For running the program you need to type in the command line the following arguments:

./akaze_compare img1.jpg img2.pgm homography.txt [options]

For example, running kaze_compare with the first and third images from the boat dataset you should get the following results:

./akaze_compare ../../datasets/boat/img1.pgm 
                --dthreshold 0.004
ORB Results
Number of Keypoints Image 1: 1511
Number of Keypoints Image 2: 1517
Number of Matches: 489
Number of Inliers: 469
Number of Outliers: 20
Inliers Ratio: 95.91
ORB Features Extraction Time (ms): 272.932

BRISK Results
Number of Keypoints Image 1: 3449
Number of Keypoints Image 2: 3028
Number of Matches: 158
Number of Inliers: 116
Number of Outliers: 42
Inliers Ratio: 73.4177
BRISK Features Extraction Time (ms): 188.407

A-KAZE Results
Number of Keypoints Image 1: 2129
Number of Keypoints Image 2: 1668
Number of Matches: 764
Number of Inliers: 688
Number of Outliers: 76
Inliers Ratio: 90.0524
A-KAZE Features Extraction Time (ms): 292.35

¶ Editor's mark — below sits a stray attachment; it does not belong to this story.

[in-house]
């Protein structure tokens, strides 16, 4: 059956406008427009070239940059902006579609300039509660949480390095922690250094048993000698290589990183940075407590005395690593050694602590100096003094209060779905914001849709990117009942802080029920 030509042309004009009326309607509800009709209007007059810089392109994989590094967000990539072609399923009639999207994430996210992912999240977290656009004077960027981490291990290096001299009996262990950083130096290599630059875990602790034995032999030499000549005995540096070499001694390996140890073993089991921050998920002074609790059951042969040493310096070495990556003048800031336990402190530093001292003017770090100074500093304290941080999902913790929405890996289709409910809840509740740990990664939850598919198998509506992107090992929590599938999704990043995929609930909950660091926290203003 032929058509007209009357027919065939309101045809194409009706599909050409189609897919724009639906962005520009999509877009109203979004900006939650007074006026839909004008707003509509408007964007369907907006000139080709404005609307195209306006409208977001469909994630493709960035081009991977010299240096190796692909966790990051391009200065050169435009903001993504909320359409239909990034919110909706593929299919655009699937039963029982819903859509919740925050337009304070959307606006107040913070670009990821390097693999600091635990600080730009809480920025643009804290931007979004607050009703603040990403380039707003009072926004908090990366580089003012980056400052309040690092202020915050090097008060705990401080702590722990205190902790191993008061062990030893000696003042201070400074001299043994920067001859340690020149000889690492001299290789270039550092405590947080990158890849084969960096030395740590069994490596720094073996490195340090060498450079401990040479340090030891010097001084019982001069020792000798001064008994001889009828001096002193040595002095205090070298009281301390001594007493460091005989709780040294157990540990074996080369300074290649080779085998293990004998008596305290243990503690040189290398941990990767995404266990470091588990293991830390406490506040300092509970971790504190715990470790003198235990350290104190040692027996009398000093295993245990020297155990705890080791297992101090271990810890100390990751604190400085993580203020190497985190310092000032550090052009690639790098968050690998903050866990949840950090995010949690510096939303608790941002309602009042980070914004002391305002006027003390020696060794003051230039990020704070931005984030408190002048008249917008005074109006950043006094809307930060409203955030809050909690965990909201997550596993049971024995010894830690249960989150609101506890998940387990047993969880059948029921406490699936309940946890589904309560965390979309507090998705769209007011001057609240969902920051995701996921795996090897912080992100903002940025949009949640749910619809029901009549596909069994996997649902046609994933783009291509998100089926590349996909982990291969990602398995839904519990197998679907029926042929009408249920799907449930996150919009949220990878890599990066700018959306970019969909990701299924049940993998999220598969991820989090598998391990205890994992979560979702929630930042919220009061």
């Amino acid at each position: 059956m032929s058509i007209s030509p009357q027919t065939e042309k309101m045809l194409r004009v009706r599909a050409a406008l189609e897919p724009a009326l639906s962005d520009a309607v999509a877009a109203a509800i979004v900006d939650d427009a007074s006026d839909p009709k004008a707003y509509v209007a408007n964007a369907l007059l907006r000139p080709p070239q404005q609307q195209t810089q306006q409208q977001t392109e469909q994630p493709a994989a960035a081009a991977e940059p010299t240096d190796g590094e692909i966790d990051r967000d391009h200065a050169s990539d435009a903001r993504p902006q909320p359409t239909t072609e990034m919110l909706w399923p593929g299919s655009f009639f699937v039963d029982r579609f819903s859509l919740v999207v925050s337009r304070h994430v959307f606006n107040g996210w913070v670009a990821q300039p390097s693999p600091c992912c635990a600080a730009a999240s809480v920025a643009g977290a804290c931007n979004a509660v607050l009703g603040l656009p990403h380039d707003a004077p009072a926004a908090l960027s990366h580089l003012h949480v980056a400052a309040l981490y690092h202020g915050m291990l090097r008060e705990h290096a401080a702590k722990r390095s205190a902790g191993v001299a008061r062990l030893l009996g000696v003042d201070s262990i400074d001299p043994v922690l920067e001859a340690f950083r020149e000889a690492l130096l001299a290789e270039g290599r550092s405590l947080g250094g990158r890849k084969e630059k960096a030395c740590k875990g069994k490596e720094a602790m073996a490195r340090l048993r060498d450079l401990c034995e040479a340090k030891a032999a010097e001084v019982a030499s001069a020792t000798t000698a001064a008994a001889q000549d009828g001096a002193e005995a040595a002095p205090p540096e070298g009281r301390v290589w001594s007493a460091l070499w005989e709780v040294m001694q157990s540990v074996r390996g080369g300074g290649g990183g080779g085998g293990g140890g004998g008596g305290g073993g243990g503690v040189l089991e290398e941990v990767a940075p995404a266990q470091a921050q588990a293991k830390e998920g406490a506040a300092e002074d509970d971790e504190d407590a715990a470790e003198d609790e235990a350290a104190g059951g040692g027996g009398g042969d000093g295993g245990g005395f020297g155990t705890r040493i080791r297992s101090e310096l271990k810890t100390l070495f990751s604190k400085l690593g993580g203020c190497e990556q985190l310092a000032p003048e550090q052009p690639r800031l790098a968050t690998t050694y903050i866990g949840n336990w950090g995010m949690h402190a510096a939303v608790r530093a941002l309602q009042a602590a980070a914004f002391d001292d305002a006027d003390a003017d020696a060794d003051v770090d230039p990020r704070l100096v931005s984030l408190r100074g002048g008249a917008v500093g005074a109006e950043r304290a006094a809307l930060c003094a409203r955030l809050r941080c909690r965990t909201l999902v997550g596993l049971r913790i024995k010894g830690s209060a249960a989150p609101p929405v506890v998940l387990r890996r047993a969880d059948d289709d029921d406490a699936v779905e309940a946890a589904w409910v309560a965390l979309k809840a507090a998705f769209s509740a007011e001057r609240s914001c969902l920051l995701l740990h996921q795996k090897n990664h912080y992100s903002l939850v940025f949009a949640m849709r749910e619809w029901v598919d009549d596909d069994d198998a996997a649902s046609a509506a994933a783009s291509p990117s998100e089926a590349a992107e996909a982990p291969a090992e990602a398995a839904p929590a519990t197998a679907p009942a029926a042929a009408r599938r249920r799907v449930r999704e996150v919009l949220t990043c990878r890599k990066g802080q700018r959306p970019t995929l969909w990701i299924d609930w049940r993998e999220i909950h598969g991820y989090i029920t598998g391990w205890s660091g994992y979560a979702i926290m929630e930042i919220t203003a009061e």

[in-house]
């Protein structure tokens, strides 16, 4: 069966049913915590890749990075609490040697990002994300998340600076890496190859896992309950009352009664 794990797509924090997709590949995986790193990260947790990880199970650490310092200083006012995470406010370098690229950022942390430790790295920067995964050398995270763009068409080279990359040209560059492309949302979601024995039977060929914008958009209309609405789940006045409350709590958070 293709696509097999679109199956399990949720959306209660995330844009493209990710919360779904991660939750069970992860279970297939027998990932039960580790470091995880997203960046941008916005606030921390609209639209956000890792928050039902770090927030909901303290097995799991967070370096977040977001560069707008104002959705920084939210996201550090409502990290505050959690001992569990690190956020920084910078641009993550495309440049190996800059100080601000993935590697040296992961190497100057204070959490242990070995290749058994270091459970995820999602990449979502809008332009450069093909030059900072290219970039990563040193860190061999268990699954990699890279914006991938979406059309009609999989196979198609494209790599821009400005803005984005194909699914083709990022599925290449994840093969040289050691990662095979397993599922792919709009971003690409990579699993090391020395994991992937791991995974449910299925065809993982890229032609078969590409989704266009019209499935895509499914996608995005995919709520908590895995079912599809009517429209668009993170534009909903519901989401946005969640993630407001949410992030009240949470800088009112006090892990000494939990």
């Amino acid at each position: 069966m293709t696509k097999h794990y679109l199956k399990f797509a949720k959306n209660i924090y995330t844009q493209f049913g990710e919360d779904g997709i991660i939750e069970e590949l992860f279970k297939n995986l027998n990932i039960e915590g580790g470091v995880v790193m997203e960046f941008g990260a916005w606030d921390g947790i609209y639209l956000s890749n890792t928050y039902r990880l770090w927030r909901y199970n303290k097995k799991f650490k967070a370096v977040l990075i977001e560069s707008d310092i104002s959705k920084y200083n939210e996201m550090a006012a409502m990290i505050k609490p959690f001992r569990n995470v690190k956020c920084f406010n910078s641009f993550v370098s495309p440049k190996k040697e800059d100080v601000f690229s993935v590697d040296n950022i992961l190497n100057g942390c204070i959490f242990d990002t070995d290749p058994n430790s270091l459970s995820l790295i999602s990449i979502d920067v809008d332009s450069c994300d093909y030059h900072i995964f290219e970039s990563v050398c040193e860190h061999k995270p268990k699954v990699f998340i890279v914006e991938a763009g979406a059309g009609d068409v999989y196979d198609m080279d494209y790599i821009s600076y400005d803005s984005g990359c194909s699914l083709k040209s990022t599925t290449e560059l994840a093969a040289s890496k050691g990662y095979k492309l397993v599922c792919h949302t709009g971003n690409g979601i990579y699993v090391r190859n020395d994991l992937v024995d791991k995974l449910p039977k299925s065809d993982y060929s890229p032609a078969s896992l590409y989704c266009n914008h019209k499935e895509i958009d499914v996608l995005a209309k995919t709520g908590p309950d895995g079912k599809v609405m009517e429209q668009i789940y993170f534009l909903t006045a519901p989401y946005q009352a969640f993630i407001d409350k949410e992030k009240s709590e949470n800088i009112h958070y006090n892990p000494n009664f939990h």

A-KAZE features is open source and you can use that freely even in commercial applications. The code is released under BSD license. While A-KAZE is a bit slower compared to ORB and BRISK, it provides much better performance. In addition, for images with small resolution such as 640x480 the algorithm can run in real-time. In the next future we plan to release a GPGPU implementation.


If you use this code as part of your work, please cite the following papers:

  1. Fast Explicit Diffusion for Accelerated Features in Nonlinear Scale Spaces. Pablo F. Alcantarilla, J. Nuevo and Adrien Bartoli. In British Machine Vision Conference (BMVC), Bristol, UK, September 2013

  2. KAZE Features. Pablo F. Alcantarilla, Adrien Bartoli and Andrew J. Davison. In European Conference on Computer Vision (ECCV), Fiorenze, Italy, October 2012

Contact Info

Important: If you work in a research institution, university, company or you are a freelance and you are using KAZE or A-KAZE in your work, please send me an email!! I would like to know the people that are using KAZE and A-KAZE around the world!!"

In case you have any question, find any bug in the code or want to share some improvements, please contact me:

Pablo F. Alcantarilla email: